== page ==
Are you frustrated that your clients aren’t taking the issue of cyber security seriously?
Chances are high that those resistant to purchasing your security products still believe the common myths that have led to many organisations falling victim to cybercrime.
In this article, we will address the most common myths and do our best to dispel them. If you can prove to your clients that these misconceptions are just as dangerous as any cybercriminal then perhaps they will be more receptive to purchasing your cybersecurity products.
This is probably the most common cyber myth that you’ll come across and frustratingly it seems as though the message that everyone is a target just isn’t getting through to people.
If a client doesn’t think they’re important enough to be a target for cybercrime they’re very much mistaken. Just having a presence online means that they are a potential target.
You need to explain to a client that it doesn’t matter how small their business is, if they have something to sell or store customer data then they have something to steal.
Intellectual property and even business connections all have value for cybercriminals. Share this stat with them if they don’t believe you – ‘43% of all cybercrime occurs against small businesses and around half of all global cyber-attacks are reportedly against organizations with fewer than 250 employees.’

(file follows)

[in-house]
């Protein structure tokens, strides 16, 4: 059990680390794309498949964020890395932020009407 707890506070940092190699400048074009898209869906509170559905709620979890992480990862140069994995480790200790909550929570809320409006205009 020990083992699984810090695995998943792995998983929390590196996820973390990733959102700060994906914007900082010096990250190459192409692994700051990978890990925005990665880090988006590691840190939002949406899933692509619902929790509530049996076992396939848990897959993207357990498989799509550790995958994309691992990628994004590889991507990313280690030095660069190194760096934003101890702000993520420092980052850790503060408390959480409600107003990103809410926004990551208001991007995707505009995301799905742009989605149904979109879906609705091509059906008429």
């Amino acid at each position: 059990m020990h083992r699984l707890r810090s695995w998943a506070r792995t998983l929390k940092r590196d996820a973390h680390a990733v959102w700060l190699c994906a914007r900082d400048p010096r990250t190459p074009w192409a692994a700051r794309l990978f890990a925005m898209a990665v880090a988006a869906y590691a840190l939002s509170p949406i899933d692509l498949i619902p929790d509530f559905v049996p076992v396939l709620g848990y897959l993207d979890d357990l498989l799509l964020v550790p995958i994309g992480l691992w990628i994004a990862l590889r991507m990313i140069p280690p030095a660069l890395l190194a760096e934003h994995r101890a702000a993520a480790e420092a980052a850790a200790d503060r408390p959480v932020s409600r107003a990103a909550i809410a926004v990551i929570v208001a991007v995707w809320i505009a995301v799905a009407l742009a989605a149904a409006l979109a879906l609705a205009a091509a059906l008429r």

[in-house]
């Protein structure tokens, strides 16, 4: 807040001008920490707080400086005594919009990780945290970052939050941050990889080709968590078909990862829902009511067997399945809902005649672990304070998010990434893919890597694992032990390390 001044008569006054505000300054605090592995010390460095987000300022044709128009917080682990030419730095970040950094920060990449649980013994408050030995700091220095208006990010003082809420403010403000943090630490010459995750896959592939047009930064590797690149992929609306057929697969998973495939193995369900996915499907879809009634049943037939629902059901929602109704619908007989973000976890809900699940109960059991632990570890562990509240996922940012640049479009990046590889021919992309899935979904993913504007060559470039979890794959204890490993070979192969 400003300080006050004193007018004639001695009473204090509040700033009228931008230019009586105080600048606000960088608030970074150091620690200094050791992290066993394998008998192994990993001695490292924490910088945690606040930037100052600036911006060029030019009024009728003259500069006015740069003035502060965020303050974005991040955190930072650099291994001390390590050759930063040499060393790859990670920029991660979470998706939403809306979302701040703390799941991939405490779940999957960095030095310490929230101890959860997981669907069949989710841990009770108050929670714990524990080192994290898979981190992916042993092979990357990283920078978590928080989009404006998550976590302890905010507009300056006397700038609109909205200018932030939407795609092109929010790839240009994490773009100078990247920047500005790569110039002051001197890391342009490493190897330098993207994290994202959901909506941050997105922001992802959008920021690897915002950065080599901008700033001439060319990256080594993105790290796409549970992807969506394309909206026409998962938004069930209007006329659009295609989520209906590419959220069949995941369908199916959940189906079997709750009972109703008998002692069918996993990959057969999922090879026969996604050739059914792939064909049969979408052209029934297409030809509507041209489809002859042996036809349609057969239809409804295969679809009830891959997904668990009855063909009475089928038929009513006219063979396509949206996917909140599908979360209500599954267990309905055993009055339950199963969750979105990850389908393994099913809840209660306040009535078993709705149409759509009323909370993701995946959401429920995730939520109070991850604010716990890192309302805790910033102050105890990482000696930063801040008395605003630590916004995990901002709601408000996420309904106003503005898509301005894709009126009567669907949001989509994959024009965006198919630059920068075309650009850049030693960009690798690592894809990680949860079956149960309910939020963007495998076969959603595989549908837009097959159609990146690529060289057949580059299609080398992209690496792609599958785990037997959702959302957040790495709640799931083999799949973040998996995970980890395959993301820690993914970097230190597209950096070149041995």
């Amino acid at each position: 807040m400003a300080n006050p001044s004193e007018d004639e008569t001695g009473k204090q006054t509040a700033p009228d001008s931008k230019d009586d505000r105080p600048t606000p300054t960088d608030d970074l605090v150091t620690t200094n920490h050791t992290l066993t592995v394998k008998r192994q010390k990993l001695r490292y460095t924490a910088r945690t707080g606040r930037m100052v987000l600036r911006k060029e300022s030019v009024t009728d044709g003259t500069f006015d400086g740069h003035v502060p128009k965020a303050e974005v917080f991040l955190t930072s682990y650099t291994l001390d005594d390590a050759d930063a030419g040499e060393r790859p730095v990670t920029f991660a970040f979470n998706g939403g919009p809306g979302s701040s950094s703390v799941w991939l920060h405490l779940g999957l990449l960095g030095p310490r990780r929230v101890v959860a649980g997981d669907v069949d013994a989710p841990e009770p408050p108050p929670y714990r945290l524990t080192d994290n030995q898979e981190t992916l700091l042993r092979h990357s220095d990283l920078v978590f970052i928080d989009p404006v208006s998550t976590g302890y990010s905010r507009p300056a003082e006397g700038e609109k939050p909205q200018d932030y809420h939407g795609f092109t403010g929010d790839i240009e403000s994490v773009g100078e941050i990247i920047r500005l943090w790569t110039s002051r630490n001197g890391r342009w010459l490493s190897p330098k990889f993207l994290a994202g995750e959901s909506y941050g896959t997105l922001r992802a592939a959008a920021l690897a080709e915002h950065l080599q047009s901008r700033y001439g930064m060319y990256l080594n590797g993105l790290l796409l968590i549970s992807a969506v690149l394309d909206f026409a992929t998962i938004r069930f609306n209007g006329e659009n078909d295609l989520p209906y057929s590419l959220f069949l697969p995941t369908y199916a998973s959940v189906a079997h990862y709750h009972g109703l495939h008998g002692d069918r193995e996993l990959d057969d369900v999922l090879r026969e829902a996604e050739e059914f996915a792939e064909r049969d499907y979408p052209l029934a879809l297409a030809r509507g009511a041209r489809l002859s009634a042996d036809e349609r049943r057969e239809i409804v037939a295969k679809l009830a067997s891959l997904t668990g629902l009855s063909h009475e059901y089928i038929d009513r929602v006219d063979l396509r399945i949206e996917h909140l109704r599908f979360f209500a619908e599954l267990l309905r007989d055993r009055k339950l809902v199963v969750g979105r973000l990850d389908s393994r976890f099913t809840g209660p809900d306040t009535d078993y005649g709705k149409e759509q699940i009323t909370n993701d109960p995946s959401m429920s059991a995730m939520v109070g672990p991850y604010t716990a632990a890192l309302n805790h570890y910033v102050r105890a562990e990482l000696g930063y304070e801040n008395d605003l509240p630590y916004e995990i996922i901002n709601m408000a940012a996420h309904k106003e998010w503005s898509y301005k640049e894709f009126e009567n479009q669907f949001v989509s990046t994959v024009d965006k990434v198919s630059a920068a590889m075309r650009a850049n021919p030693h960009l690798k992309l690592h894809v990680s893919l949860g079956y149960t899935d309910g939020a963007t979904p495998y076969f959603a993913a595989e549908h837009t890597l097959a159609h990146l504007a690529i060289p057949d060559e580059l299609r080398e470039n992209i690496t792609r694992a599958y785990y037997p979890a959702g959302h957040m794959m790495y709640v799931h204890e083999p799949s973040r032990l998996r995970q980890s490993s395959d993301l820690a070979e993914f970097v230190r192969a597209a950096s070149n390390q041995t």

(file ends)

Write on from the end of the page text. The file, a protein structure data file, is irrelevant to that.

With the increase in the use of automated hacking tools, no organisation is safe. A machine doesn’t discriminate but instead will seek out any vulnerable network regardless of size. Hacking by hand is increasingly less common due to the rise of Exploit Kits and cybercrime as a service.
Most of the users of these services aren’t geniuses or making millions from hacking big corporations. In reality, they use Exploit Kits and rented attack services at random in the hopes of getting lucky by making some cash from as many victims as possible. They can scan huge numbers of connected devices and servers as they seek a vulnerability that they can exploit.
With smaller organisations often being part of a supply chain, they are a prime target for hackers seeking an easier way to attack a much bigger target. Smaller businesses tend to have less ability to implement effective cybersecurity either due to a lack of knowledge, lack of skills, resource and/or a small budget.
Once you’ve explained the need for cybersecurity by demystifying one myth there’s a chance you’ll then run into another, which is; ‘There’s nothing we can do’.
This attitude of feeling powerless is understandable due to the cybersecurity sector at times being its own worst enemy. A combination of poor communication and scaremongering by the industry and the mainstream media has done significant harm to people’s perception of cybersecurity.
Often, they will feel helpless in the face of the cyber threat; believing that it is beyond the realm of comprehension by non-technical experts. This attitude is perfectly understandable, especially as hackers and the cybercrime industry are often perceived as evil masterminds that can only be stopped by security geniuses.